The rule when fishing in tropical African rivers has always been: Stay on the high banks at all times, or try to stay at least five paces away from the river at all times. Oh, and keep moving around! But any fisherman who has ever had to extract a snagged hook from reeds and rocks will tell you that this is hardly practical advice. So we all take our chances until one day, when our hourglass runs empty... When the flat dog of death leaps from the waters with the speed of a bullet, to drag us away with barely enough time for one solitary scream. Few and far between are those who have lived to tell the tale of their escape from the death-trap jaws of the Nile crocodile. And those who do, usually have the kind of scars which leave little kids breathless – and wise old fishermen with bad nerves. Oh, and incidentally, even five metres is often playing a game of dice with fate. Nobody who hasn’t seen a crocodile in action, can ever begin to realize how blurringly fast these seemingly lazy and lethargic lizards can cover ground.

 

Not many people are ever fully aware of what successful killing machines these beasts are. “But can’t you see them coming?” some may ask. Well, the answer is sometimes yes, and sometimes no. Crocks wouldn’t have been built according to the same blueprints as millions of  years ago if there had been something wrong with the design. The approach of a croc can be so slowly and with such nerve-destructing patience that often you just don’t notice them coming. And they can attack from below the water, as well as – occasionally – on dry land. No kidding? — Yes, no-o-o-o  kidding! We would all do well to remember that back in the ‘eighties a game ranger in Kruger was attacked thirty kilometres from the nearest water!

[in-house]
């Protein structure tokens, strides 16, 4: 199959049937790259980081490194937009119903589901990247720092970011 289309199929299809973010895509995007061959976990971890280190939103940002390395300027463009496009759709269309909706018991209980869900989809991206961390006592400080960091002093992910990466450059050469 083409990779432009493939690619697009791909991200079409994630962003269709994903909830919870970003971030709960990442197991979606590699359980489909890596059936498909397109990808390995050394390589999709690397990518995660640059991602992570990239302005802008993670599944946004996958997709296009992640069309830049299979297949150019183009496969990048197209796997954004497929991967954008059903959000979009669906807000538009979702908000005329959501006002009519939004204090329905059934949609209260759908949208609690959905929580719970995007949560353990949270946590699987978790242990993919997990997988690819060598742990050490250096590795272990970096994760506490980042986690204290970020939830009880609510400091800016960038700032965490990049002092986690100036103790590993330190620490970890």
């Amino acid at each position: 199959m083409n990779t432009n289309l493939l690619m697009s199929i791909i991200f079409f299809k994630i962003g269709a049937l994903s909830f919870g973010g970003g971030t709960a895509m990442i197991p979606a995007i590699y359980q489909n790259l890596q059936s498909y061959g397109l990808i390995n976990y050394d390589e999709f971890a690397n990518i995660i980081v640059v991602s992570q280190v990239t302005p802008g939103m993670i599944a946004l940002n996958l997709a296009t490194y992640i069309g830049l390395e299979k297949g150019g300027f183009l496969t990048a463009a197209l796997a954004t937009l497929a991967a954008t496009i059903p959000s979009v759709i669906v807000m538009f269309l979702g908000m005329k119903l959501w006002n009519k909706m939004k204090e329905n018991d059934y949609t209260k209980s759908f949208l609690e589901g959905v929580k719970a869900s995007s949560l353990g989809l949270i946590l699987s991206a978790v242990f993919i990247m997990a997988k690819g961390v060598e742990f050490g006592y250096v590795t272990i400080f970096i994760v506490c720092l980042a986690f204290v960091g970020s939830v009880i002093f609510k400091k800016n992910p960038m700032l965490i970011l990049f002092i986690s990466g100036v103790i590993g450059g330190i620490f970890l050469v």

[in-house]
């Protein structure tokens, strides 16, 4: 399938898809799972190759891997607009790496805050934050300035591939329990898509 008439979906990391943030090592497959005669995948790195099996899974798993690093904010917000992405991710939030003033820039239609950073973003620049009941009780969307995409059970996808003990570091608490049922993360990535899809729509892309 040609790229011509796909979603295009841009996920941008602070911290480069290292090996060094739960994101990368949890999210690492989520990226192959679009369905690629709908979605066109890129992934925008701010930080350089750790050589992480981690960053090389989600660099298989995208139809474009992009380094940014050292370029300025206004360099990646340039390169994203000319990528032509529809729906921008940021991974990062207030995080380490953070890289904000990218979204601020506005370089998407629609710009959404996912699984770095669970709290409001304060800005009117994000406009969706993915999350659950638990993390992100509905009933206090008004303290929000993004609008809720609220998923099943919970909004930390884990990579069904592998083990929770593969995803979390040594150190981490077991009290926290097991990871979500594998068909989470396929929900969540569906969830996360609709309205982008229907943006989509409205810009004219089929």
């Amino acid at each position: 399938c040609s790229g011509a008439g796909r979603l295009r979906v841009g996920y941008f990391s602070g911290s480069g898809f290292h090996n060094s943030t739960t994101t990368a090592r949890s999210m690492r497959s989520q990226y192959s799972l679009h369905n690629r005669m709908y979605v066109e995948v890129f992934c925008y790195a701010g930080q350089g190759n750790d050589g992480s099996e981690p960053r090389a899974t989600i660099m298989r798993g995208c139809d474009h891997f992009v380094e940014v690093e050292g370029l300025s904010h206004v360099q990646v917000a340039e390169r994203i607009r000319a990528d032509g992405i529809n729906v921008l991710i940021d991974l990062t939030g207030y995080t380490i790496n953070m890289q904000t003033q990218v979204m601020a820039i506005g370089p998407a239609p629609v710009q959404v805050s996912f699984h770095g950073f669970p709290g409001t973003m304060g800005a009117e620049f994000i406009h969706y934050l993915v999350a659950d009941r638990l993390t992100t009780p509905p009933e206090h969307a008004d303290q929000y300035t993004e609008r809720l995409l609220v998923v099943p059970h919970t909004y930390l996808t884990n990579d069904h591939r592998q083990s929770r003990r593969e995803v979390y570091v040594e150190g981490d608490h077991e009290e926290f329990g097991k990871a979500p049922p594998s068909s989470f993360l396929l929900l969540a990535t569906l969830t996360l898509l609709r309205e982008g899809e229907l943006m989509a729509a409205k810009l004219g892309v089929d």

Perhaps the danger with crocs is like most other things. You don’t see them and you get used to it. Or maybe you do see them and you still get used to it! The point is, you become complacent because for days on end there seems to be no threat. But the croc is wise and patient – a timelessly deadly combination. One day, perhaps a day or three months later, it will be there. Waiting. Hungry. And then you better hope those life policies of yours are fully paid up! 

 

But what if you’re a strong man? Say you’re a sumo wrestler or a football player, for instance? What chance would you have then? The answer to that one is as simple as the saurian’s brain is small: Precious little still. Especially if he gets you into the water. When the crock takes a person, the first thing he likes to do is get you into the water as fast as possible. Holding his victim in a vice of steel, he then likes to spin incredibly fast – which either disorientates the victim completely, or sends him into instant “try-not-to-get-drowned” mode. So after a bit of spin-treatment and disorientation, croc likes to shake his victim around until the limbs literally go flying in all directions! And without question, there is no sumo wrestler in the world who would be up to an underwater fight against a beast heavier and stronger than him, after that!  I know a man who had a fourteen foot croc in his back yard. I’ve seen it shake an impala apart. Believe me, it works!